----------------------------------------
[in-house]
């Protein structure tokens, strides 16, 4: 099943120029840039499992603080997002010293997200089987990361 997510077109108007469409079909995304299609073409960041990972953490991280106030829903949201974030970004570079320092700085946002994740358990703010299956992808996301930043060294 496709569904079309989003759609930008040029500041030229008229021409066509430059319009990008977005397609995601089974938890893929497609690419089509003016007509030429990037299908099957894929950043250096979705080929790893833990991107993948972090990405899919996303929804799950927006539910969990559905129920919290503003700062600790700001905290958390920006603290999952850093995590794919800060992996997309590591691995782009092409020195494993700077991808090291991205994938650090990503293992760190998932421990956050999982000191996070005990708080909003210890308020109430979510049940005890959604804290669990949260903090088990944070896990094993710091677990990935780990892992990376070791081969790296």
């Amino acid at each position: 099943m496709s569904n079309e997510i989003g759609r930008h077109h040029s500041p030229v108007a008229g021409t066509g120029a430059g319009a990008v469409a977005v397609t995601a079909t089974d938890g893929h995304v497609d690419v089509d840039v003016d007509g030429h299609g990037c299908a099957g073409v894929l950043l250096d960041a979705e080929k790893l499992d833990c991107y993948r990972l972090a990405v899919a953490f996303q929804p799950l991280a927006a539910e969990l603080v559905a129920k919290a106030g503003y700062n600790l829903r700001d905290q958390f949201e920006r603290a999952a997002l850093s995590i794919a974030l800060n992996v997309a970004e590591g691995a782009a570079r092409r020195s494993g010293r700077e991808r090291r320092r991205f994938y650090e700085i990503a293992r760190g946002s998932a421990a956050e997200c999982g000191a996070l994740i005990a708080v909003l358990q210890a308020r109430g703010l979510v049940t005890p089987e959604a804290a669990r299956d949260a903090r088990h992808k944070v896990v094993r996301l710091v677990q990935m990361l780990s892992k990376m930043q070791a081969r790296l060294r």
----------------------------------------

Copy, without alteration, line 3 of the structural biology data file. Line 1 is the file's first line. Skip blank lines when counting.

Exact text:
């Amino acid at each position: 099943m496709s569904n079309e997510i989003g759609r930008h077109h040029s500041p030229v108007a008229g021409t066509g120029a430059g319009a990008v469409a977005v397609t995601a079909t089974d938890g893929h995304v497609d690419v089509d840039v003016d007509g030429h299609g990037c299908a099957g073409v894929l950043l250096d960041a979705e080929k790893l499992d833990c991107y993948r990972l972090a990405v899919a953490f996303q929804p799950l991280a927006a539910e969990l603080v559905a129920k919290a106030g503003y700062n600790l829903r700001d905290q958390f949201e920006r603290a999952a997002l850093s995590i794919a974030l800060n992996v997309a970004e590591g691995a782009a570079r092409r020195s494993g010293r700077e991808r090291r320092r991205f994938y650090e700085i990503a293992r760190g946002s998932a421990a956050e997200c999982g000191a996070l994740i005990a708080v909003l358990q210890a308020r109430g703010l979510v049940t005890p089987e959604a804290a669990r299956d949260a903090r088990h992808k944070v896990v094993r996301l710091v677990q990935m990361l780990s892992k990376m930043q070791a081969r790296l060294r």